After years of market-led oil production, OPEC and a number of non-OPEC states agreed in late 2016 to cap oil production at 1.6 billion barrels a day (b/d) in an attempt to raise prices. In May 2017, the countries agreed to extend the cap through March 2018, and there is talk now of extending the cuts through the rest of 2018. With this possibility, we should take a look at the original cuts and see how they have performed.
Why the Deal has not Raised Prices
As I have written earlier, there were three reasons to be skeptical about the effects of the agreement. So far on the first count, whether the signatories will actually stick to the deal, I’ve been wrong: the deal appears to be sticking, with the notable exception of Russia. Yet my second and third points, the American oil industry and sluggish global growth, hold. On November 20, 2016, when the deal was finalized, Brent oil was $51.58/ barrel. As of 1:15PM today (September 27, 2017) it was $57.58/barrel, according to Business Insider Commodities. Overall, these points have ensured that oil will be hard pressed to break $60/barrel, let alone the rosy predictions of $70/barrel.
In 2011 the United States became the world’s largest producer of petroleum hydrocarbons. Not only has it maintained the lead since then, it has increased it year-on-year. There are more than twice the number of oil rigs in the US in 2017 than there were in 2016. This increased production is filling the exact void that OPEC had hoped would raise prices. If OPEC does extend the cuts through all of 2018, it will actually help the revived American oil industry. Moreover, as Scott Pruitt at the EPA cuts regulations and Ryan Zinke opens up more land for drilling, US oil production will pass its current 9.5 billion b/d, to hit, as the Department of Energy predicts, 10 billion b/d.
Even as US supply increases, global demand is slowing. BP predicts that demand for oil will only increase an overage of 0.7% a year for the next two decades. It also suggests that the pattern of growing supply, slowing demand, and increased efficiency will be long-term trends, meaning OPEC is unlikely to get the relief it needs anytime soon. The entirety of that 0.7% will come from emerging economies, with China playing a big role. Yet betting on China would be risky, as it increasingly turns to renewables and natural gas to fuel its industrialization. If China is able to make renewables and natural gas a key part of its industrial strategy, we can expect other developing economics to follow suit, as the giant Chinese market further lowers the costs of such fuels. Slowing demand thus hides a double-edged sword: not only is demand for oil slowing, but it is also being replaced.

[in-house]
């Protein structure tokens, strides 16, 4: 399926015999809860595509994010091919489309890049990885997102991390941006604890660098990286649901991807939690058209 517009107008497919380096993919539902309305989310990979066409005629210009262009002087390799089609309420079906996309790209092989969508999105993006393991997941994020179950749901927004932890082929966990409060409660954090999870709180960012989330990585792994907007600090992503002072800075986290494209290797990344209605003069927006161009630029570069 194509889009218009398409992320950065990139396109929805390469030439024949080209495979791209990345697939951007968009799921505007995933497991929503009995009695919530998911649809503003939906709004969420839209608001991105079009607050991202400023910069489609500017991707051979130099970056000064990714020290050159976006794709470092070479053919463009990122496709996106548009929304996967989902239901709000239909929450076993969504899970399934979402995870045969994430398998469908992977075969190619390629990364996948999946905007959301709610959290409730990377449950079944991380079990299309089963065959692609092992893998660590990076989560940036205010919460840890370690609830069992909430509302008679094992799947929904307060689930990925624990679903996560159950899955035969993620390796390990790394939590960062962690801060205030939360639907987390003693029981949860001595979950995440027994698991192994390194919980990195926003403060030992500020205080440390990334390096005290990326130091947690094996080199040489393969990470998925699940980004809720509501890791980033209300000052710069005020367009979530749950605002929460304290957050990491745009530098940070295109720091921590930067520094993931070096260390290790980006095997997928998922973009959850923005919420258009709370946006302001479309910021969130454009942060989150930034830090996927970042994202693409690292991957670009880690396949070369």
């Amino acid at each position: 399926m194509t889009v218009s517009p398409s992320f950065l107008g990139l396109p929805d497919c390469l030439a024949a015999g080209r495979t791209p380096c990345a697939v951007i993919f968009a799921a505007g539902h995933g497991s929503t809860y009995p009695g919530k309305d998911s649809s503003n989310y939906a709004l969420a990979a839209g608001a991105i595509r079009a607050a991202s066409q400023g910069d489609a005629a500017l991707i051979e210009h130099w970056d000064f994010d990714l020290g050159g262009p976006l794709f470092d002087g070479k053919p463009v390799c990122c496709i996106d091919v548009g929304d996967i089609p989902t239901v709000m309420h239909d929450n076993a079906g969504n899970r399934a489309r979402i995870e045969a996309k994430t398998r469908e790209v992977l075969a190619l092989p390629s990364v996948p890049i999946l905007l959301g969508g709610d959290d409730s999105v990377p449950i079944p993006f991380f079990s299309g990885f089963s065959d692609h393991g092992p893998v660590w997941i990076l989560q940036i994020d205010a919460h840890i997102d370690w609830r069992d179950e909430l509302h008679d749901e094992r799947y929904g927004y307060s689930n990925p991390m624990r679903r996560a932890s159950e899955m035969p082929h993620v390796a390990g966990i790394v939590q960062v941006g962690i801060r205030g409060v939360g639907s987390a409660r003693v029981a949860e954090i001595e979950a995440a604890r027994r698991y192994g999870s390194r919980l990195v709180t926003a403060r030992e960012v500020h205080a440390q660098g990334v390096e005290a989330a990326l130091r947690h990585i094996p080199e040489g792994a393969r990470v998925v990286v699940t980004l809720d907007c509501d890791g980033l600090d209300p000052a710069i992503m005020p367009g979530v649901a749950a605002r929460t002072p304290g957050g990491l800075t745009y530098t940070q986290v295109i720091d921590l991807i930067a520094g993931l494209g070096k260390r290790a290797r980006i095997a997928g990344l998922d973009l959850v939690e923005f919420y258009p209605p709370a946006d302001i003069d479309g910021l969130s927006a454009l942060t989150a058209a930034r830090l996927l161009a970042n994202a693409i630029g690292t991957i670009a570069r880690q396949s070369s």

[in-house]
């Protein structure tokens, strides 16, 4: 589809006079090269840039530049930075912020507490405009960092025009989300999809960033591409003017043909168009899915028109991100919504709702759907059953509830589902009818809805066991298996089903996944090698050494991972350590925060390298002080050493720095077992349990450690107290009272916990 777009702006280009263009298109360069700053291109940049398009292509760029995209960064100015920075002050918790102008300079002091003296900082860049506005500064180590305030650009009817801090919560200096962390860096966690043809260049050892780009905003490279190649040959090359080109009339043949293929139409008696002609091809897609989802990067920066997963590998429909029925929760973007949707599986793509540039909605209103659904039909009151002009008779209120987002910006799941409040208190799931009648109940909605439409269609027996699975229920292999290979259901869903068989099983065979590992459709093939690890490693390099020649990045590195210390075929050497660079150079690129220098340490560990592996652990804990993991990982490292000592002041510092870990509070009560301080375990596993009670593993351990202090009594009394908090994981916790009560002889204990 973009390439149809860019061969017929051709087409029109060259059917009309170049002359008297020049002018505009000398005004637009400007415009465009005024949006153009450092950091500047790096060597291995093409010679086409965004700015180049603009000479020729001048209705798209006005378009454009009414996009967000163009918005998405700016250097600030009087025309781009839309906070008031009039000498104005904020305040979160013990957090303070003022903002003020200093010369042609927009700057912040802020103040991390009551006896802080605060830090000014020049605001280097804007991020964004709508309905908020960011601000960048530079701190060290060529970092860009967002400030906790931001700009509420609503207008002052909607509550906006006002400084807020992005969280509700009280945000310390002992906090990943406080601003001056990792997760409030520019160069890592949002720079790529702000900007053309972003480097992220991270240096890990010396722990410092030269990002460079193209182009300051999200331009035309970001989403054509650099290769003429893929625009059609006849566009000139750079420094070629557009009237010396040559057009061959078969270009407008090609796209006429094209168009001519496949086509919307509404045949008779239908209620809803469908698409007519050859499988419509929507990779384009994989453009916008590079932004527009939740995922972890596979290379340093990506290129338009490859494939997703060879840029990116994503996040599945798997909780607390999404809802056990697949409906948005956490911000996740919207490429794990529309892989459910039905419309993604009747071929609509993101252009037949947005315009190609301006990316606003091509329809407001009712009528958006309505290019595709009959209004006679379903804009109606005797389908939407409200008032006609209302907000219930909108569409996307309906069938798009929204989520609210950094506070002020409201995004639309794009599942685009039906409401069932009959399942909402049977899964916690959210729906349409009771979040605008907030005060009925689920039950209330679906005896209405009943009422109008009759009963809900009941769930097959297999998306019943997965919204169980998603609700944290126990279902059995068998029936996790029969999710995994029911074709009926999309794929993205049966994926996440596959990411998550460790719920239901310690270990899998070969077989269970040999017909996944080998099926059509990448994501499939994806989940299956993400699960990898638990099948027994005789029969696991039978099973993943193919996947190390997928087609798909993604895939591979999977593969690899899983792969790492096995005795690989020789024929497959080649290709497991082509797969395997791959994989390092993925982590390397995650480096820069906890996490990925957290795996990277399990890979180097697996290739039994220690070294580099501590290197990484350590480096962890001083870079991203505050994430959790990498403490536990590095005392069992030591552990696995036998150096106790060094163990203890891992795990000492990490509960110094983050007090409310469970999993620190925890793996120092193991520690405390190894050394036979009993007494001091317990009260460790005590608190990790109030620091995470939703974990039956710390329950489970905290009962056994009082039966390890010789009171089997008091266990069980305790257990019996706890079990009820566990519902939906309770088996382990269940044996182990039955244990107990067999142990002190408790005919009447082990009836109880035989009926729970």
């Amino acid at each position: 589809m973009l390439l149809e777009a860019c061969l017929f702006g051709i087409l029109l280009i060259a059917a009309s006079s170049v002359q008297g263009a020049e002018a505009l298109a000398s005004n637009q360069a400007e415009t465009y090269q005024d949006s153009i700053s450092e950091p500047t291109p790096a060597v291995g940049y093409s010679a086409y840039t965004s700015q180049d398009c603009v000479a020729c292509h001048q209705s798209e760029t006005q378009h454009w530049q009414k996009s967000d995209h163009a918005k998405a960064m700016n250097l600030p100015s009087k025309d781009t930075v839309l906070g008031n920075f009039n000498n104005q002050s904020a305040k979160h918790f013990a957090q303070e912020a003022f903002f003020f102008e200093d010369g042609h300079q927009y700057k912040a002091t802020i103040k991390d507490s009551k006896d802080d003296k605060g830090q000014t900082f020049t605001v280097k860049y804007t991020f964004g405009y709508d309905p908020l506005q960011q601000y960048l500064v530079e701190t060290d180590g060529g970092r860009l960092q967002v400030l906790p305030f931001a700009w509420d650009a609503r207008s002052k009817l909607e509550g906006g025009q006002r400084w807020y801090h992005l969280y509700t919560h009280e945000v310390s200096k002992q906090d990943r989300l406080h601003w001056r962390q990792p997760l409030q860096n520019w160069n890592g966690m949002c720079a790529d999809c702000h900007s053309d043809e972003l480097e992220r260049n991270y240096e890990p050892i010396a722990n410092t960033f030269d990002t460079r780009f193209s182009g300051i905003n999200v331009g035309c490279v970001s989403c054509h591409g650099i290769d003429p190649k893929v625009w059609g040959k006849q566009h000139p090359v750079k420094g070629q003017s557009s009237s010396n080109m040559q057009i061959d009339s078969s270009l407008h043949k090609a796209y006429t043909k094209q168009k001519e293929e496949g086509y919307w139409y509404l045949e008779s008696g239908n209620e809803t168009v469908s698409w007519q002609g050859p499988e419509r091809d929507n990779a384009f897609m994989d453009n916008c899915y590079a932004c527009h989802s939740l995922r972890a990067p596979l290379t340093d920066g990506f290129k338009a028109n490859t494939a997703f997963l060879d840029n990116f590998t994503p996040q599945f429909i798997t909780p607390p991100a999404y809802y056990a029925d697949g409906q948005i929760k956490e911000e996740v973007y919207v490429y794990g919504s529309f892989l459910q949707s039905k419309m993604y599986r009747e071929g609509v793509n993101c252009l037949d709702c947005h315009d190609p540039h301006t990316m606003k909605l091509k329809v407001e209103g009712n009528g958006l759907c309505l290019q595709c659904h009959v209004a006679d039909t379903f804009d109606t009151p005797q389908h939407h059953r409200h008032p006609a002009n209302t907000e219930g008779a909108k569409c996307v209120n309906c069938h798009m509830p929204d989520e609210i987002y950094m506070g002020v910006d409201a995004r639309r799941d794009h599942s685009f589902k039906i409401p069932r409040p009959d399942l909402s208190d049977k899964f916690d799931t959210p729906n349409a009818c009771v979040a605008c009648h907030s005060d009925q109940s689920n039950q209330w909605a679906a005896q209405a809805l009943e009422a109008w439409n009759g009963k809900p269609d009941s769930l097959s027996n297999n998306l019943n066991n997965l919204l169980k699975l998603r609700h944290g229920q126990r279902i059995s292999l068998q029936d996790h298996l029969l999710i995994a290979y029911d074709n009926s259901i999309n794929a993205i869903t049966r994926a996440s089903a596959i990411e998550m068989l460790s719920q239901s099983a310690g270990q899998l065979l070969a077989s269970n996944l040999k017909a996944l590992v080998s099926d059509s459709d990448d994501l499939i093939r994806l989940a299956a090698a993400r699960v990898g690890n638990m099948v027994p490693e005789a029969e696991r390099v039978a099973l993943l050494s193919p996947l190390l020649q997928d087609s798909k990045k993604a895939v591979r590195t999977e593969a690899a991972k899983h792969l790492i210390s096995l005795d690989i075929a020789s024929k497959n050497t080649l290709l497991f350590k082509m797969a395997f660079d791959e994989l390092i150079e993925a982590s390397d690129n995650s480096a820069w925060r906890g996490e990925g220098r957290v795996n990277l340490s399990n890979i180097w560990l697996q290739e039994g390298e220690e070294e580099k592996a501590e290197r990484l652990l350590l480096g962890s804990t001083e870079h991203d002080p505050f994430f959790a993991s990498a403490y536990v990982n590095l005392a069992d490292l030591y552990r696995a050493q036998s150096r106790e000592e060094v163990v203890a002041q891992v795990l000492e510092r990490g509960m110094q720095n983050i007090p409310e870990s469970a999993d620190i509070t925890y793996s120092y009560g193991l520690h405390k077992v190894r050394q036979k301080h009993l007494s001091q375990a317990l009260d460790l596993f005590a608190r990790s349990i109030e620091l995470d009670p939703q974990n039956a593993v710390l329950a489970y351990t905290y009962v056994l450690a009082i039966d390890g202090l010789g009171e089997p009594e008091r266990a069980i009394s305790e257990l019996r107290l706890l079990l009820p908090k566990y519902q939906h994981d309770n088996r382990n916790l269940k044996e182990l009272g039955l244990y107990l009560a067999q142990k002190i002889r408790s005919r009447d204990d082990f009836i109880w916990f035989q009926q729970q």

Extending the Deal
Currently, the cuts extend until March, 2018 but there are talks about extending them an additional three to six months. Such an extension would be the “worst-case scenario” for OPEC. The Iraqi Oil Minister even believes that the cuts should be increased by 1%. Yet Iraq epitomizes a key problem with OPEC: compliance. As said above, most of the deal’s signatories have held to the bargain, but this has fluctuated. While in August, non-OPEC members cut more than they were obliged to (119% compliance) that same group failed to meet their obligations in July (only 69% compliance). OPEC itself says Iraq, a member-state, is non-compliant. Enforcing compliance will become even harder as prices fail to rise and signatories see other states’ oil industries fill any gap they make.
OPEC will likely extend the cuts through 2018. The market has not adjusted the way the cartel wanted. Signatories are in a bind: they can either continue the cut, lose market share, and hope that prices will rebound or they can forgo the agreement, increase production, and see prices fall. Either way, US production and slowing global demand, forces beyond OPEC’s control, ensure that the cartel has less market power than it did just five years ago.
Yes, oil may break $60 a barrel. But remember that the original goal of the cuts was to bring the price closer to, and possibly break $70. On that front, the cuts have failed, and simply extending them is unlikely to have better results.